As the visions during the night continued, I saw
one like a Son of man coming,
on the clouds of heaven;
when he reached the Ancient One
and was presented before him,
the one like a Son of man received dominion, glory, and kingship;
all peoples, nations, and languages serve him.
His dominion is an everlasting dominion
that shall not be taken away,
his kingship shall not be destroyed.
Jesus Christ is the faithful witness,
the firstborn of the dead and ruler of the kings of the earth.
To him who loves us and has freed us from our sins by his blood,
who has made us into a kingdom, priests for his God and Father,
to him be glory and power forever and ever. Amen.
Behold, he is coming amid the clouds,
and every eye will see him,
even those who pierced him.
All the peoples of the earth will lament him.
"I am the Alpha and the Omega, " says the Lord God,
"the one who is and who was and who is to come, the almighty."
Pilate said to Jesus,
"Are you the King of the Jews?"
Jesus answered, "Do you say this on your own
or have others told you about me?"
Pilate answered, "I am not a Jew, am I?
Your own nation and the chief priests handed you over to me.
What have you done?"
Jesus answered, "My kingdom does not belong to this world.
If my kingdom did belong to this world,
my attendants would be fighting
to keep me from being handed over to the Jews.
But as it is, my kingdom is not here."
So Pilate said to him, "Then you are a king?"
Jesus answered, "You say I am a king.
For this I was born and for this I came into the world,
to testify to the truth.
Everyone who belongs to the truth listens to my voice."
Today’s feast always creates problems. One word is at the root of the problem: king. What does it mean? How is it applied to Jesus? What’s been made of it through the centuries? If Christians are to imitate Jesus of Nazareth, are we expected to make part of his regal personality our own?
Given the gospel Jesus’ reflections on his ministry, “kingly” would be the last adjective anyone would employ to describe it. Though many of his followers believed he was the Messiah they and their fellow Jews had been expecting for centuries, he frequently not only rejected that title, but on those rare occasions when he applied it to himself, he always defined the word at right angles to the way First Century CE Jews defined it. On Palm Sunday, for instance, instead of triumphantly riding into Jerusalem on horseback – the military Messiah Jews anticipated – he rides into the Holy City astride a donkey. The crowd would have done a double take. He isn’t the messianic savior for whom they’re waiting.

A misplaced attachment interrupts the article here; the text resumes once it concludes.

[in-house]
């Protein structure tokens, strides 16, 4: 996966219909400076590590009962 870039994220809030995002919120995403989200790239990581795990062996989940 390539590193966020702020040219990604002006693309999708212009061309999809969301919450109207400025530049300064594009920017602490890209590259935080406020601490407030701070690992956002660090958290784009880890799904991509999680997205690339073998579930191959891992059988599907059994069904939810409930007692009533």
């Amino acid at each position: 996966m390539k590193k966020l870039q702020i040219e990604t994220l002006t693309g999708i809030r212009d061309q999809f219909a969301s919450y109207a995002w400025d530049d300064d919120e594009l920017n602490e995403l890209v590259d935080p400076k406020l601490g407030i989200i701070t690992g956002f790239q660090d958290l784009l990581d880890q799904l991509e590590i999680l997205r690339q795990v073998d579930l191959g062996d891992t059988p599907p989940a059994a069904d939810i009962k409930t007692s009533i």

Jesus always insists on giving new definitions to traditional words, especially when it comes to his unique concept of leadership.
The author of today’s Daniel reading clearly describes the Messiah the vast majority of Jews were expecting during Jesus’ historical ministry. According to their apocalyptic theology, when he eventually makes his presence known, Yahweh will give him “dominion, glory and kingship; all peoples, nations, and languages (will) serve him.” A complete turnabout from the gospel Jesus’ determination to spend his life in service to others. No wonder most Jews saw only a Capernaum carpenter when they looked at him.
Though the author of Revelation regards the risen Jesus as “the firstborn of the dead and ruler of the kings of the earth,” he seems to be falling back on the importance this new creation has in his life. He appears to be much more poetic than realistic. The Christ certainly is the dead’s firstborn, but I don’t think the writer expected his readers to take his claim of Jesus being the ruler of the earth’s kings literally, especially when we hear what the gospel Jesus says about the issue.
Our gospel pericope from John is just one among several in which Jesus tells us not to celebrate today’s feast. Or, if we insist on celebrating it, to be careful how we do so.
The important thing to remember is that in every gospel passage in which Pilate asks Jesus about his kingship, he basically responds, “No! I’m not!” Had the Roman prefect taken Jesus’ response as a “Yes!” he would have had him crucified on the spot. This upstart preacher would have been making himself a rival to Tiberius the Roman emperor – high treason.
In today’s passage, John’s Jesus is basically saying, “If you insist on calling me a king, you have to give a brand-new definition to the title. I’m here to tell people about truths only God can reveal to them; not the kind of work in which kings normally engage.”
Jesus couldn’t be clearer: “For this I was born and for this I came into the world, to testify to the truth. Everyone who belongs to the truth listens to my voice.” He obviously expects those who carry on his ministry after his death and resurrection to also be proclaimers of the truth.
Perhaps the question we face today doesn’t revolve around telling the truth about who Jesus is, but telling the truth about who (or what) the church is. The sexual abuse scandal we’re experiencing is rooted in giving a royal definition to the church, something the gospel Jesus rejects. If we don’t define our terms as Jesus defines them, we’re certainly going to have problems.